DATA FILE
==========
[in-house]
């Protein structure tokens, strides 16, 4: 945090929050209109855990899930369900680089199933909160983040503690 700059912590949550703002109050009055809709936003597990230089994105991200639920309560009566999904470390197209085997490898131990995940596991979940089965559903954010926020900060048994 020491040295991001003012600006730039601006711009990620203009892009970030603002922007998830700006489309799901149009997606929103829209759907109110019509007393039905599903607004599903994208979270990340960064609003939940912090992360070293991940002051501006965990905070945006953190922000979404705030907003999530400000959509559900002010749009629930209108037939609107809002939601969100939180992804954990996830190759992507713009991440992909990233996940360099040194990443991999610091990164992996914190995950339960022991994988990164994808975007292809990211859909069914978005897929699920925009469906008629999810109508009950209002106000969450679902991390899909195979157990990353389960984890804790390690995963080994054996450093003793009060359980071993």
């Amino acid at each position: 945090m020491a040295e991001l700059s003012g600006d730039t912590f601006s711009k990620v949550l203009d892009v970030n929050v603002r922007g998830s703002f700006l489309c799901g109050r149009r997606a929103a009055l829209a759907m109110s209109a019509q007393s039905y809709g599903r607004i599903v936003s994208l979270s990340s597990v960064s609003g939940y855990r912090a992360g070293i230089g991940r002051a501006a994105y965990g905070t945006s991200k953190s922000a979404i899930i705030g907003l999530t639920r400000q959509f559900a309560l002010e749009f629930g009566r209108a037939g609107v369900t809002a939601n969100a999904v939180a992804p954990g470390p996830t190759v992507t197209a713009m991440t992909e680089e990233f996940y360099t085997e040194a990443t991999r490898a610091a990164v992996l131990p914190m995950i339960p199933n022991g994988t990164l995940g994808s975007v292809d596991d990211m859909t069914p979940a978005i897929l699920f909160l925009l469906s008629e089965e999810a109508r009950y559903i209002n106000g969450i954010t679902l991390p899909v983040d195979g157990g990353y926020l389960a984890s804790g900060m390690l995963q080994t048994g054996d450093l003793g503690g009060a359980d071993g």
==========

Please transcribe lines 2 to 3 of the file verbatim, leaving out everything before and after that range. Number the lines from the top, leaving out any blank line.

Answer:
């Protein structure tokens, strides 16, 4: 945090929050209109855990899930369900680089199933909160983040503690 700059912590949550703002109050009055809709936003597990230089994105991200639920309560009566999904470390197209085997490898131990995940596991979940089965559903954010926020900060048994 020491040295991001003012600006730039601006711009990620203009892009970030603002922007998830700006489309799901149009997606929103829209759907109110019509007393039905599903607004599903994208979270990340960064609003939940912090992360070293991940002051501006965990905070945006953190922000979404705030907003999530400000959509559900002010749009629930209108037939609107809002939601969100939180992804954990996830190759992507713009991440992909990233996940360099040194990443991999610091990164992996914190995950339960022991994988990164994808975007292809990211859909069914978005897929699920925009469906008629999810109508009950209002106000969450679902991390899909195979157990990353389960984890804790390690995963080994054996450093003793009060359980071993």
């Amino acid at each position: 945090m020491a040295e991001l700059s003012g600006d730039t912590f601006s711009k990620v949550l203009d892009v970030n929050v603002r922007g998830s703002f700006l489309c799901g109050r149009r997606a929103a009055l829209a759907m109110s209109a019509q007393s039905y809709g599903r607004i599903v936003s994208l979270s990340s597990v960064s609003g939940y855990r912090a992360g070293i230089g991940r002051a501006a994105y965990g905070t945006s991200k953190s922000a979404i899930i705030g907003l999530t639920r400000q959509f559900a309560l002010e749009f629930g009566r209108a037939g609107v369900t809002a939601n969100a999904v939180a992804p954990g470390p996830t190759v992507t197209a713009m991440t992909e680089e990233f996940y360099t085997e040194a990443t991999r490898a610091a990164v992996l131990p914190m995950i339960p199933n022991g994988t990164l995940g994808s975007v292809d596991d990211m859909t069914p979940a978005i897929l699920f909160l925009l469906s008629e089965e999810a109508r009950y559903i209002n106000g969450i954010t679902l991390p899909v983040d195979g157990g990353y926020l389960a984890s804790g900060m390690l995963q080994t048994g054996d450093l003793g503690g009060a359980d071993g």